more promising looking patterns to test later.

I wrote the following function to calculate the next generation of an ECA given the current generation:

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void wolfram(int* world, const int rule) { int* next = new int[WIDTH]; int l,c,r; int lidx, ridx; int current; for (int i = 0; i < WIDTH; i++) { lidx = i > 0 ? i - 1 : WIDTH - 1; ridx = (i + 1) % WIDTH; l = world[lidx]; c = world[i]; r = world[ridx]; current = (l<<2) | (c<<1) | r; next[i] = (rule>>current) & 0b1; } for (int i = 0; i < WIDTH; i++) { world[i] = next[i]; } delete[] next; } |

The array `next`

holds the result, `l`

, `c`

, and `r`

hold the value of
the cell to the left of the current cell, the value of the current cell,
and the value to the right of the current cell, respectively. `WIDTH`

is
a global variable giving the width/length of the tape of cells.

Within the loop, `lidx`

and `ridx`

are checked to see if they are within
[0, WIDTH). If they are not, they wrap around to the opposite end of
the tape, creating a ring of cells as opposed to just a line (this is
important later). Next, we simply get the values for `l`

, `c`

, and `r`

.

Now for the evil bitwise arithmetic. Let us imagine an arbitrary tape with
the positions of `l`

, `c`

, and `r`

marked. We will use rule 60 in this
example.

So we have, in binary notation,

`l = 1, c = 1, r = 0`

we then shift the bits to the left, per line 12, giving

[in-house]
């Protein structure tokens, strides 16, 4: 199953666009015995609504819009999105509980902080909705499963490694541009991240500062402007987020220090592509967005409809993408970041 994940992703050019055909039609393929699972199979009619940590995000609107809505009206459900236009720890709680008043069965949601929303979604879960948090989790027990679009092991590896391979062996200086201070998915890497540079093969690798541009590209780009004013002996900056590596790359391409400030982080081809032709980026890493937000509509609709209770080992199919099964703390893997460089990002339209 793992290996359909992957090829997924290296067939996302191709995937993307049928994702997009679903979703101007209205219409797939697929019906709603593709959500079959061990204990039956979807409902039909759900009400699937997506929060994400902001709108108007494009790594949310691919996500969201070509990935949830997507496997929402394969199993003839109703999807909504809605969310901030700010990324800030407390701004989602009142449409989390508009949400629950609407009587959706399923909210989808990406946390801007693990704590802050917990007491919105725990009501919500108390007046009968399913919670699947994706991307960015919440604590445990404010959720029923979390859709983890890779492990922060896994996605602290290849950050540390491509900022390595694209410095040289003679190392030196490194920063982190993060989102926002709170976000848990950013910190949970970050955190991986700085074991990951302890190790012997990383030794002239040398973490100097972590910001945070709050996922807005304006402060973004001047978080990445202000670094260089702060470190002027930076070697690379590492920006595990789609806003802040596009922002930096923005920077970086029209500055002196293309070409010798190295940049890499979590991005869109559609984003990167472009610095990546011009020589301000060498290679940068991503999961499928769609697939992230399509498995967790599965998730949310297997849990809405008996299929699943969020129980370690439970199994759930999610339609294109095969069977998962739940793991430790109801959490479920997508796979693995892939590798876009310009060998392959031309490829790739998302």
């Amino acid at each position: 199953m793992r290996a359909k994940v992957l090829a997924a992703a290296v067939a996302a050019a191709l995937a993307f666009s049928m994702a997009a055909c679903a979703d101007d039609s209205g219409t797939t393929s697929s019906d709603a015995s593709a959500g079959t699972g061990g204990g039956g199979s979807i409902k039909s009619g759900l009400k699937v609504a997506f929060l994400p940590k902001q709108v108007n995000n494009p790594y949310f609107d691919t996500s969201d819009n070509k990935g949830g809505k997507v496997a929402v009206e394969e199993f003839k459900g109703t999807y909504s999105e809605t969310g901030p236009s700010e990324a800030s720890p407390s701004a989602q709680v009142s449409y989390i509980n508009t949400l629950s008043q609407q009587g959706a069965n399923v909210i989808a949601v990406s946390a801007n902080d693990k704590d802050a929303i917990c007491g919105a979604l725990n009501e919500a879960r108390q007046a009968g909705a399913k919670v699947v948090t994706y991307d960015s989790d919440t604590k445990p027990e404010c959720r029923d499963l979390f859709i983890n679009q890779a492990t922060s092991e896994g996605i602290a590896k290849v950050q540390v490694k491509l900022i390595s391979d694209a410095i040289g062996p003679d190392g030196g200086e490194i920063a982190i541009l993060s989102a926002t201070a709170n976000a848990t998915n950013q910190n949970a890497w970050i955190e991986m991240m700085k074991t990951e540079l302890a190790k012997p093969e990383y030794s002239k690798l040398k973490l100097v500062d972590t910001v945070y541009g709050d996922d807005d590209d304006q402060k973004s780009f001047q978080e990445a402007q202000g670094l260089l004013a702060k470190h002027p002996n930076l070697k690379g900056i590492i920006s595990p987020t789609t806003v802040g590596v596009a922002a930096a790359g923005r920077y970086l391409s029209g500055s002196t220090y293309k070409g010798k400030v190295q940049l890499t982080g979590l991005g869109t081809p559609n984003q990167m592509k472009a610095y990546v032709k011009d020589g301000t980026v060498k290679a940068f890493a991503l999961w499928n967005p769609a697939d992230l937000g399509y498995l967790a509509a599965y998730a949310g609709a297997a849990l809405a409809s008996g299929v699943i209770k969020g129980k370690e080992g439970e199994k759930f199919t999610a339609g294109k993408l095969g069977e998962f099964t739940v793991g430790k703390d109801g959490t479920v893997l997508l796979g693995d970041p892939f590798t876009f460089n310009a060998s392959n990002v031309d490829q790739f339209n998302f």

`l = 100 c = 10 r = 0`

and finally, OR-ing these values together yields

`current = 110 = 6 (base 10).`

Line 13 is perhaps the most important and the most tricky. We take the
number 1 and shift it left `current`

(in this case `current = 6`

)
places
`1 << 6 = 01000000`

This shifted value is then bitwise-ANDed with the rule, in our case 60
(00111100)

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01000000 &&00111100 ---------- 00000000 |

Since 0 is not greater than 0; the value of this cell in the next generation will be a 0.

Once I had the ECA-powered heater down, I figured I was done with that
portion of the fireplace, but the effect still wasn’t *just right*™.
After some thought, it became clear to me that the new problem was
similar to the old problem: although rule 60 “smooths out” the
randomness, it can still have sudden spikes from hot to cold. The
solution, then was to have the ECA heater warm up a secondary array of
cells (the hotplate, which cool down slowly over time. In my
implementation, if cell i of the ECA heater has a value of 1 at time
step 0, it will instantaneously add heat to cell i. If at the next time
step, cell i of the heater has a value of zero, the hotplate’s
temperature at cell i will decrease by one half. At last, this
arrangement produced a convincing effect.

### Cooling Off

With a working heater in place, I then had to make a convincing flame. Flames
point up^{[citation needed]}, and they get cooler the further they are
from the heat source. To tackle the cooling, and add a bit more randomness, I
wrote this rather simple function:

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int cooldown(int heat) { if (heat == 0) return 0; int r = (rand() % (heat)); if (r == 0) heat--; return heat; } |

Essentially, if the heat of a cell is 10, there is a ⅒ chance that the temperature will decrease on the next frame. Likewise, a cell with temperature 5 has a ⅕ chance of cooling off. That is the cooler a cell gets, the more quickly it cools down.